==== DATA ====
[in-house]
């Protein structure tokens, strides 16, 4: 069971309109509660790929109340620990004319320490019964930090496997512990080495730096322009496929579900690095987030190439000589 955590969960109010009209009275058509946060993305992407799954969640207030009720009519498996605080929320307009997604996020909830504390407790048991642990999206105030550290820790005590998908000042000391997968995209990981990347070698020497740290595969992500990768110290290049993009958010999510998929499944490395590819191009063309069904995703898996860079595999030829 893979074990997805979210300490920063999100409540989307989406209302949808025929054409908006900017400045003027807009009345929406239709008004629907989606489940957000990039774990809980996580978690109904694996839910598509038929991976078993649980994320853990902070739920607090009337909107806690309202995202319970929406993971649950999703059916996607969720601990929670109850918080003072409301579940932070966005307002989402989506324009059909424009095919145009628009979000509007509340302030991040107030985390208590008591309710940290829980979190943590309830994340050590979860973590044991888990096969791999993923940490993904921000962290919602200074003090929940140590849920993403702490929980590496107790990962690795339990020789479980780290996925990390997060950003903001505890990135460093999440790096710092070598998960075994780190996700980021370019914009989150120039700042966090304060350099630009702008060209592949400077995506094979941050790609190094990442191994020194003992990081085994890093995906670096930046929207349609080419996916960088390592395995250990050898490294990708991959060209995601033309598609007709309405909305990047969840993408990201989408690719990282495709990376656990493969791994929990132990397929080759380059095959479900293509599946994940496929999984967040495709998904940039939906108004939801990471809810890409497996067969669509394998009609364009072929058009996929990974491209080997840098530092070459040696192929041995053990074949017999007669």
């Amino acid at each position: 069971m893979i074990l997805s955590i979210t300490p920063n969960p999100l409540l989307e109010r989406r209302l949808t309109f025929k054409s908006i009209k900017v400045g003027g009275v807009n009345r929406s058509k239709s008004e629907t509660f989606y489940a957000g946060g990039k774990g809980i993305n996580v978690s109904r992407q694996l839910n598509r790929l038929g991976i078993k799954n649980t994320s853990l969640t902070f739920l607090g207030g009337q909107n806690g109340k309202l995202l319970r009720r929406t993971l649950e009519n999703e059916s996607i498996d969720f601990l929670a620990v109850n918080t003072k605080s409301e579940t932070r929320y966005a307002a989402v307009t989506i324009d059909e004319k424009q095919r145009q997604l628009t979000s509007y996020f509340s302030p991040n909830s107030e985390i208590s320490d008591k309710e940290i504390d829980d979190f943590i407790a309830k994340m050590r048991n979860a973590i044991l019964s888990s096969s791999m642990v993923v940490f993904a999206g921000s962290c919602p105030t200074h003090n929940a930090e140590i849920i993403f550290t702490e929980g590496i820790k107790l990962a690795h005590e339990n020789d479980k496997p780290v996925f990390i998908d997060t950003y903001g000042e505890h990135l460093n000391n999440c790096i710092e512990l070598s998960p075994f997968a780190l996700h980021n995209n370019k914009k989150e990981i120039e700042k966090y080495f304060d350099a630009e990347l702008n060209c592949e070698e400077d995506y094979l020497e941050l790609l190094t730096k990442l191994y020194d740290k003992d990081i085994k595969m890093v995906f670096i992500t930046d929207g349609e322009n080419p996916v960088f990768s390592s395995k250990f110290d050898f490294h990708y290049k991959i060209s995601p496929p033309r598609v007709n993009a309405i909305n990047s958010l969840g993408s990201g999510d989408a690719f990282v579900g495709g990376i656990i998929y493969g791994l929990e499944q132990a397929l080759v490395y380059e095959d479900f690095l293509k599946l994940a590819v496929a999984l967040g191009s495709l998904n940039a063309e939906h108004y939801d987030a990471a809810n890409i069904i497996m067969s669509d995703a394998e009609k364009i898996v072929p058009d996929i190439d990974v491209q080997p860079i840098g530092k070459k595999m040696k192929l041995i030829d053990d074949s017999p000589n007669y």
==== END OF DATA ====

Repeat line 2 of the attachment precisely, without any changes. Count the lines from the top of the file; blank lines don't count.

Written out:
């Protein structure tokens, strides 16, 4: 069971309109509660790929109340620990004319320490019964930090496997512990080495730096322009496929579900690095987030190439000589 955590969960109010009209009275058509946060993305992407799954969640207030009720009519498996605080929320307009997604996020909830504390407790048991642990999206105030550290820790005590998908000042000391997968995209990981990347070698020497740290595969992500990768110290290049993009958010999510998929499944490395590819191009063309069904995703898996860079595999030829 893979074990997805979210300490920063999100409540989307989406209302949808025929054409908006900017400045003027807009009345929406239709008004629907989606489940957000990039774990809980996580978690109904694996839910598509038929991976078993649980994320853990902070739920607090009337909107806690309202995202319970929406993971649950999703059916996607969720601990929670109850918080003072409301579940932070966005307002989402989506324009059909424009095919145009628009979000509007509340302030991040107030985390208590008591309710940290829980979190943590309830994340050590979860973590044991888990096969791999993923940490993904921000962290919602200074003090929940140590849920993403702490929980590496107790990962690795339990020789479980780290996925990390997060950003903001505890990135460093999440790096710092070598998960075994780190996700980021370019914009989150120039700042966090304060350099630009702008060209592949400077995506094979941050790609190094990442191994020194003992990081085994890093995906670096930046929207349609080419996916960088390592395995250990050898490294990708991959060209995601033309598609007709309405909305990047969840993408990201989408690719990282495709990376656990493969791994929990132990397929080759380059095959479900293509599946994940496929999984967040495709998904940039939906108004939801990471809810890409497996067969669509394998009609364009072929058009996929990974491209080997840098530092070459040696192929041995053990074949017999007669």